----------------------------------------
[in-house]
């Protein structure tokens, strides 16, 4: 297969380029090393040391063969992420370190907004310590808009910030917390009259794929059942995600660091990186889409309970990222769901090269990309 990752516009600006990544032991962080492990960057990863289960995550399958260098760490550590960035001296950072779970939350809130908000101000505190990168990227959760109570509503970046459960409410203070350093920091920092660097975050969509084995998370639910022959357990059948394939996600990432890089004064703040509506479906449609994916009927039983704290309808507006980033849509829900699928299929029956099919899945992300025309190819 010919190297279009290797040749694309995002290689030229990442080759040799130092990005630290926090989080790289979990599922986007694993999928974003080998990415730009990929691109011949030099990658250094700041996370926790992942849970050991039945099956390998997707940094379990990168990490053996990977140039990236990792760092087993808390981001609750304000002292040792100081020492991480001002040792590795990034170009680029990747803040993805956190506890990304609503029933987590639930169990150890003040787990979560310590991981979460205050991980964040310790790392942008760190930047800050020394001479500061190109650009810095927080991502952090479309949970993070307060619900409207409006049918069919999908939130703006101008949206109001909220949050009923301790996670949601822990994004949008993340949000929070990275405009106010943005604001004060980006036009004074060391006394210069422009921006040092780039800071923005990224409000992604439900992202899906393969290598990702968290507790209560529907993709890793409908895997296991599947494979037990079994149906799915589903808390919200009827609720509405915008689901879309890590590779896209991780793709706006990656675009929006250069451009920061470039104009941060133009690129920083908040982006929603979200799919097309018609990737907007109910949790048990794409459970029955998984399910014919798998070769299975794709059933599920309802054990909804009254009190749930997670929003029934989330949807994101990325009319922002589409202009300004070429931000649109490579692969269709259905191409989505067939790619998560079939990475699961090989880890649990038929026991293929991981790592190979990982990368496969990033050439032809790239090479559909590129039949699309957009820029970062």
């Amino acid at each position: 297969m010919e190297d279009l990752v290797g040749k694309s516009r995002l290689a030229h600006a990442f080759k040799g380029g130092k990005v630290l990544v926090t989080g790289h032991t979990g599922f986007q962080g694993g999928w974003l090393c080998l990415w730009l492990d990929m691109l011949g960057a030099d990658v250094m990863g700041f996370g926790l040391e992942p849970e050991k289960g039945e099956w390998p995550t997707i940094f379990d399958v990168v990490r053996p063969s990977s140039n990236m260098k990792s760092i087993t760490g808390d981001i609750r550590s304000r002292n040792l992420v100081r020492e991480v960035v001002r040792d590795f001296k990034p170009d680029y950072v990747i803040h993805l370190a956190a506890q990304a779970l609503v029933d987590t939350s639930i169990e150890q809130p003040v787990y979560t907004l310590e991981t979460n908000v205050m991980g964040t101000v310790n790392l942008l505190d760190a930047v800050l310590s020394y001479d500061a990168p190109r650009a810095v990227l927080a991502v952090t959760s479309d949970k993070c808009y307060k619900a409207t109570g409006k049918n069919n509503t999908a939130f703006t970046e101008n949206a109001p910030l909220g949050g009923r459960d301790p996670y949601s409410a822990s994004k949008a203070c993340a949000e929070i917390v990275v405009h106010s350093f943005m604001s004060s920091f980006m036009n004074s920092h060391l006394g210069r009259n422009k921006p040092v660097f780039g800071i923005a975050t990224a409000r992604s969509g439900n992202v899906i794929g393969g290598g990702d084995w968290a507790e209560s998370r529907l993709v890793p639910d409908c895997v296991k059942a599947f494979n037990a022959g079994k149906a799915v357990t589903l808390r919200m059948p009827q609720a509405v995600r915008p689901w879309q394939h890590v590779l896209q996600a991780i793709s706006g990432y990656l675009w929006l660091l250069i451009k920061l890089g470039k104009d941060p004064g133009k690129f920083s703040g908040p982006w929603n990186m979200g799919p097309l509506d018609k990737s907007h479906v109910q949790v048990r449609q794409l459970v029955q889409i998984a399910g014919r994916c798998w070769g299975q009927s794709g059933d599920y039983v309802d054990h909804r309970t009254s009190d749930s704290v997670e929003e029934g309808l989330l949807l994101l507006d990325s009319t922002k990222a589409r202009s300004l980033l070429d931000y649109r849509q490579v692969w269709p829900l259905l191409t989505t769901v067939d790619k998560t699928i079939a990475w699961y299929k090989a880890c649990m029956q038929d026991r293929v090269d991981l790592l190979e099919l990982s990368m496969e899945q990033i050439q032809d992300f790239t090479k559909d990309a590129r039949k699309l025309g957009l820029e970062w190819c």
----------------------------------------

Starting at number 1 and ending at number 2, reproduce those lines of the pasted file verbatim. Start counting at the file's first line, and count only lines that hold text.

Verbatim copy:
[in-house]
């Protein structure tokens, strides 16, 4: 297969380029090393040391063969992420370190907004310590808009910030917390009259794929059942995600660091990186889409309970990222769901090269990309 990752516009600006990544032991962080492990960057990863289960995550399958260098760490550590960035001296950072779970939350809130908000101000505190990168990227959760109570509503970046459960409410203070350093920091920092660097975050969509084995998370639910022959357990059948394939996600990432890089004064703040509506479906449609994916009927039983704290309808507006980033849509829900699928299929029956099919899945992300025309190819 010919190297279009290797040749694309995002290689030229990442080759040799130092990005630290926090989080790289979990599922986007694993999928974003080998990415730009990929691109011949030099990658250094700041996370926790992942849970050991039945099956390998997707940094379990990168990490053996990977140039990236990792760092087993808390981001609750304000002292040792100081020492991480001002040792590795990034170009680029990747803040993805956190506890990304609503029933987590639930169990150890003040787990979560310590991981979460205050991980964040310790790392942008760190930047800050020394001479500061190109650009810095927080991502952090479309949970993070307060619900409207409006049918069919999908939130703006101008949206109001909220949050009923301790996670949601822990994004949008993340949000929070990275405009106010943005604001004060980006036009004074060391006394210069422009921006040092780039800071923005990224409000992604439900992202899906393969290598990702968290507790209560529907993709890793409908895997296991599947494979037990079994149906799915589903808390919200009827609720509405915008689901879309890590590779896209991780793709706006990656675009929006250069451009920061470039104009941060133009690129920083908040982006929603979200799919097309018609990737907007109910949790048990794409459970029955998984399910014919798998070769299975794709059933599920309802054990909804009254009190749930997670929003029934989330949807994101990325009319922002589409202009300004070429931000649109490579692969269709259905191409989505067939790619998560079939990475699961090989880890649990038929026991293929991981790592190979990982990368496969990033050439032809790239090479559909590129039949699309957009820029970062």